Reflecting on dream catchers.

I have a sleeping cat next to me, music playing, internet in my apartment (for the first time in a year and a half, making it easier to write this in my pajamas and in bed), and The Hobbit laying within arms reach (I am doing a re-read because let’s face it, you need to when the movie is out).  It is utterly cold outside, but warm in here.  My apartment has the small touches that make it wholly and completely mine, from the multi-colored owls to the fake flowers, the art my mom painted to the mismatched collection of pillows I have collected through the years.  These details are what makes it cozy, comfy, warm in a different way that has nothing to do with temperature.

A collection of dream catchers hang above my bed.  Years ago on a vacation (to some place, somewhere) I convinced my mom and dad that the perfect gift for the trip would be to get a dream catcher.  I picked out a small turquoise one and hung it above my bed.  The theory is that they will catch all nightmares, ghosts that haunt our sleep.  A believer in mystical things, otherworldly and inexplicable acts, it was my hope that the tiny catcher would help create more restful sleep.  Power of suggestion is just that, a power.  That is why we have placebos, because if we convince ourselves long enough that something is good, that something does help, maybe we can trick our minds.  (Don’t get me wrong, I believe in the placebo effect, but I do not discount true medicine and how it helps those ailing from terminal illness; I’ve seen too much and been around too much death to suggest otherwise.)  It was my hope that the tiny catcher would help with the unease I was having drifting into sleep, to stop the nightmares that were haunting me, to give me a restful sleep.  That was about ten years ago.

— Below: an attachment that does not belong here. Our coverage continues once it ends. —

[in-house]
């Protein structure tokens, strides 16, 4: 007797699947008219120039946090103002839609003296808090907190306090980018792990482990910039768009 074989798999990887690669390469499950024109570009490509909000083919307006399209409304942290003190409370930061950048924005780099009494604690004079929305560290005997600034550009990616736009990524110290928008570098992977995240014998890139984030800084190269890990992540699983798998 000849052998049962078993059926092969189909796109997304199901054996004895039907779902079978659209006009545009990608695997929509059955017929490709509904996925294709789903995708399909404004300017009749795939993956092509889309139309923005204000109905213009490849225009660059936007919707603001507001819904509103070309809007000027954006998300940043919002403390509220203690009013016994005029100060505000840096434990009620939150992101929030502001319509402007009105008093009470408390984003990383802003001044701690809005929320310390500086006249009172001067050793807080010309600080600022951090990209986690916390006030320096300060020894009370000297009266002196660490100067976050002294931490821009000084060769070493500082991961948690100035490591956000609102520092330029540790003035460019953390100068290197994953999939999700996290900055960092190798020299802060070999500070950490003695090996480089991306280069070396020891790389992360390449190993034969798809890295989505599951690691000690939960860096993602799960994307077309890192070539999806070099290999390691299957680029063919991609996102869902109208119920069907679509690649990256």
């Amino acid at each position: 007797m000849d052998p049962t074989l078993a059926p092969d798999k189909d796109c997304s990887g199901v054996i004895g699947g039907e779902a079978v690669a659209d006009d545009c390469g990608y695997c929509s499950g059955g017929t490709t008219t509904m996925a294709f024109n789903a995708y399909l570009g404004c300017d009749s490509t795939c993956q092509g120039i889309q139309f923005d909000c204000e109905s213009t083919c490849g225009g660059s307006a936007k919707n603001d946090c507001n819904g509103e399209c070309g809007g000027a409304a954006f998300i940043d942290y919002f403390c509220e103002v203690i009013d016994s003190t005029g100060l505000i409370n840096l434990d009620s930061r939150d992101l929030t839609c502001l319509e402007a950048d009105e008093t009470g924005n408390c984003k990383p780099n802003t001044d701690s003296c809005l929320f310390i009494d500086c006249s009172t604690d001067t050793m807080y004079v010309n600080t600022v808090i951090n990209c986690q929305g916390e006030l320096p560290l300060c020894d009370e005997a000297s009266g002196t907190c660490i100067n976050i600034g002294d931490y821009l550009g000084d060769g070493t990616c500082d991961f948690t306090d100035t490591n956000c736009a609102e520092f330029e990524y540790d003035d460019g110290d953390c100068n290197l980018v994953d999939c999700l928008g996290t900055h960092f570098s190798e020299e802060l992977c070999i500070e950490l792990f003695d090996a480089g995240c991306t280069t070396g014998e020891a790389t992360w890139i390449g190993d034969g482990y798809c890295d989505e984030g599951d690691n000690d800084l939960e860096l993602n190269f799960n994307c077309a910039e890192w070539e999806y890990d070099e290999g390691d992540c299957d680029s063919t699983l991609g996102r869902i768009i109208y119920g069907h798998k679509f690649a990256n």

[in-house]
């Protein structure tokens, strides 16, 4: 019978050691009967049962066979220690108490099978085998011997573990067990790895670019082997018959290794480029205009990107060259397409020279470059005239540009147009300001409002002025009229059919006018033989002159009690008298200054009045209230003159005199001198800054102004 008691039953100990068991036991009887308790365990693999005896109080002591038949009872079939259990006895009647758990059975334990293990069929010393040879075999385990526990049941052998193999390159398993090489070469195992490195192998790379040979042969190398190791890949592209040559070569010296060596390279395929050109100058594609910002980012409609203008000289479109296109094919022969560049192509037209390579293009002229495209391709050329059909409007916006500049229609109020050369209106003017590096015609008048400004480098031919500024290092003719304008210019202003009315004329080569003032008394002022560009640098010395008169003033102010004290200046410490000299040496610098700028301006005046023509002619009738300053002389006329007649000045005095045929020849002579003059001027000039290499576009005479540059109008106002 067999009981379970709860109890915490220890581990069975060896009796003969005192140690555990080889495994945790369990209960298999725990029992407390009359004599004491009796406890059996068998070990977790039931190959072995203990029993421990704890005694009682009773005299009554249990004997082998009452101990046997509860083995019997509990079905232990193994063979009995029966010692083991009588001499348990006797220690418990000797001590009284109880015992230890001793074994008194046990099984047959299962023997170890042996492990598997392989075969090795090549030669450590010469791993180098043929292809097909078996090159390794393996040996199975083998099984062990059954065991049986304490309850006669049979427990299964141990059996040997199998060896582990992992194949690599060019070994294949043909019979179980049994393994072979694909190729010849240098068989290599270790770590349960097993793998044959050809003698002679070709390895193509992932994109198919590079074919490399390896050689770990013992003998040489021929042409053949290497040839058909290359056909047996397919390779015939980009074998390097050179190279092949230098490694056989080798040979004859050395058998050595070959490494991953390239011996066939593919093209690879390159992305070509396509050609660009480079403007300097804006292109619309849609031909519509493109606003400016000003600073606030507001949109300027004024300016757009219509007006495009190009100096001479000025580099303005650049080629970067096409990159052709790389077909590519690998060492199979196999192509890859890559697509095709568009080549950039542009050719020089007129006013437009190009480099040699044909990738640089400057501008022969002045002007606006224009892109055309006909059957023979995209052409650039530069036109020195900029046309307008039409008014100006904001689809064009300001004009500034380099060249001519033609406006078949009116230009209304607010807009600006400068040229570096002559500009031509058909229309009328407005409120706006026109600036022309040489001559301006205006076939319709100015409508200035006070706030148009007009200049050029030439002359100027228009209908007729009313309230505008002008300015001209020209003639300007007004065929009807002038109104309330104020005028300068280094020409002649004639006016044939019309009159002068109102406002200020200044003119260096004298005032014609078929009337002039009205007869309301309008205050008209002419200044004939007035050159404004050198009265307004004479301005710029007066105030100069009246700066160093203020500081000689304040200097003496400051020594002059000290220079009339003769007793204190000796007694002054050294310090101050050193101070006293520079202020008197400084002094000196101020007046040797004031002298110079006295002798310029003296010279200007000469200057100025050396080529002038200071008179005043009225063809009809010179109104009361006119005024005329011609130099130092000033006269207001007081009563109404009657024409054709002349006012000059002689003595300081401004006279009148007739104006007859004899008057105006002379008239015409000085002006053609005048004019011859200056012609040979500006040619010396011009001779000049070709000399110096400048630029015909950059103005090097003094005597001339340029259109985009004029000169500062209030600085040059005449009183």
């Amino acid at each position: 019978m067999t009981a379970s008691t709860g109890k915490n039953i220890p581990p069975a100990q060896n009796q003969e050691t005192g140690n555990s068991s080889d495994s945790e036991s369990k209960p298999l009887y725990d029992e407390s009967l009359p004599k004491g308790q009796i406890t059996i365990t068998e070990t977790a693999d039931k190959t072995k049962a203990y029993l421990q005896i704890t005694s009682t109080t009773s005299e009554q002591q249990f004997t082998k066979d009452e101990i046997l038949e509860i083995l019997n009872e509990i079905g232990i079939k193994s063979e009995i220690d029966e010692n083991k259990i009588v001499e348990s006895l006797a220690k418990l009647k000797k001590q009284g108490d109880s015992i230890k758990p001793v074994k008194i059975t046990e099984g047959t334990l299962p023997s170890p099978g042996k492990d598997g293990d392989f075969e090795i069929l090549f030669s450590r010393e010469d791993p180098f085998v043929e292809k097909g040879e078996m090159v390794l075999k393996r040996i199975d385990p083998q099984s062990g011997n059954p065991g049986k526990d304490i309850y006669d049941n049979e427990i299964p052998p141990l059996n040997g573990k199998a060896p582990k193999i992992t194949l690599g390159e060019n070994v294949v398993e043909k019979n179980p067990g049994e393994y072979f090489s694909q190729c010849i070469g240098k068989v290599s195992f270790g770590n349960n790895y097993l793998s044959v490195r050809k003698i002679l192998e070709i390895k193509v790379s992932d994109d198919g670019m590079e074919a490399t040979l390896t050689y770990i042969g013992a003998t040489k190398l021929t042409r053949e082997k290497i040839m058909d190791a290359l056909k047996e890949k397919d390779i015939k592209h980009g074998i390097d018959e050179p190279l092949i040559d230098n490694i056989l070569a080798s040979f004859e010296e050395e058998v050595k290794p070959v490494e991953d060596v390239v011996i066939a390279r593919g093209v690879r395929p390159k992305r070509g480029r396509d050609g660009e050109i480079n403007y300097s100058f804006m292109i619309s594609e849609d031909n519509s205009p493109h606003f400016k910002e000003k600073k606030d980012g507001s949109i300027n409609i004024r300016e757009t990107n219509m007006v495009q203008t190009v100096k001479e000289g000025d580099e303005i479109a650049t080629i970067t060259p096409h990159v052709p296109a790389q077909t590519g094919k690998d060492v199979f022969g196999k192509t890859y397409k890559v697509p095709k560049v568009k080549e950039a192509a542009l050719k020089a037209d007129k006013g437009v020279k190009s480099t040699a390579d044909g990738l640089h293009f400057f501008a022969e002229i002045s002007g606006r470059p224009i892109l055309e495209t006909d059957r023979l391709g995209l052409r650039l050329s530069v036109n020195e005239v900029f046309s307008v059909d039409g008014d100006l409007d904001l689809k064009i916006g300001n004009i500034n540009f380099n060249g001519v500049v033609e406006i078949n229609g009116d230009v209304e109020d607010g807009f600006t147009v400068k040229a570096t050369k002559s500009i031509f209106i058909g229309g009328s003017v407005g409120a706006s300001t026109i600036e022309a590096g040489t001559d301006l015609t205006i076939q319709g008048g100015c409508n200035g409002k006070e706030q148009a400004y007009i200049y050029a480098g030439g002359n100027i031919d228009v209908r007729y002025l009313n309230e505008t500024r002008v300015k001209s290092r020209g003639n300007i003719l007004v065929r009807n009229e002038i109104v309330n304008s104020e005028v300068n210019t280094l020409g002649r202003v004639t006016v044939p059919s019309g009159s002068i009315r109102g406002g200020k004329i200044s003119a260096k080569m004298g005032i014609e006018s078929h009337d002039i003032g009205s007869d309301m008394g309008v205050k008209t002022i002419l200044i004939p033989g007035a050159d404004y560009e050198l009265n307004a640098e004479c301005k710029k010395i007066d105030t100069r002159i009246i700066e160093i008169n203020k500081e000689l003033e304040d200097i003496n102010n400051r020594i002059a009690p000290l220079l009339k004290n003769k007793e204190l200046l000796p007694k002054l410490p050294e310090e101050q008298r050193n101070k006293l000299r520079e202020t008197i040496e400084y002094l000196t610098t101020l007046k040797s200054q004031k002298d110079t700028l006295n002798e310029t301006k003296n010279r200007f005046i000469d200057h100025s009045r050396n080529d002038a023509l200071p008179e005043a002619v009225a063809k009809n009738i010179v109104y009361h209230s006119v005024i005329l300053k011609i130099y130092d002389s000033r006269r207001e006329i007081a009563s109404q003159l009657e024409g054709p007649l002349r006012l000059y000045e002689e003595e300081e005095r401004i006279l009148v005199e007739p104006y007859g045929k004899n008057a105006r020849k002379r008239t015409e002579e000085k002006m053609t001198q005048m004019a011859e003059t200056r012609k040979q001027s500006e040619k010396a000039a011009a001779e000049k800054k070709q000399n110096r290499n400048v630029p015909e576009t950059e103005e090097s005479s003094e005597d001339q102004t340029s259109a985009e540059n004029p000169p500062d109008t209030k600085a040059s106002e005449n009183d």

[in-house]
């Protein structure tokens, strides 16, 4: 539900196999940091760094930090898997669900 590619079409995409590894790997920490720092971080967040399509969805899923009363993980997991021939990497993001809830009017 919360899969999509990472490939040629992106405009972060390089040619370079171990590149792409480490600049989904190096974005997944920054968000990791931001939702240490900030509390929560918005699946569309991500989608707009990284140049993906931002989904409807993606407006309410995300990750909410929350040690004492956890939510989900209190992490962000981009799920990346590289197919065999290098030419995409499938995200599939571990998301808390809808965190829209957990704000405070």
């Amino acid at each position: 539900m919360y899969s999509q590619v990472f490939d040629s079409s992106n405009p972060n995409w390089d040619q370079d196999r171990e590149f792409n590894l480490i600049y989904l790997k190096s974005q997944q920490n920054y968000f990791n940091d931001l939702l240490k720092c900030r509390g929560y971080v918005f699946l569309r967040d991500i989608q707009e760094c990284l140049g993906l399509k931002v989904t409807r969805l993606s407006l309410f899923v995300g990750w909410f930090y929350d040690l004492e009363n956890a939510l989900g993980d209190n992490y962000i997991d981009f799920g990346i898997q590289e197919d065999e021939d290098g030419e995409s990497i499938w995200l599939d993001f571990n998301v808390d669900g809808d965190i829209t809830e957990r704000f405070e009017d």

I now have eleven hanging above my headboard.  Along with a small hand carved wooden box called a Dream Box.  Everywhere I go I attempt to find and buy a dream catcher.  I collected them from places ranging from Portland to Savannah, Chicago to Iowa City, Salt Lake City to San Francisco.  They reflect more than my superstitions, they are more than hanging art, they represent places I have come to love, places I want to remember, places once called home and places I want to call home.

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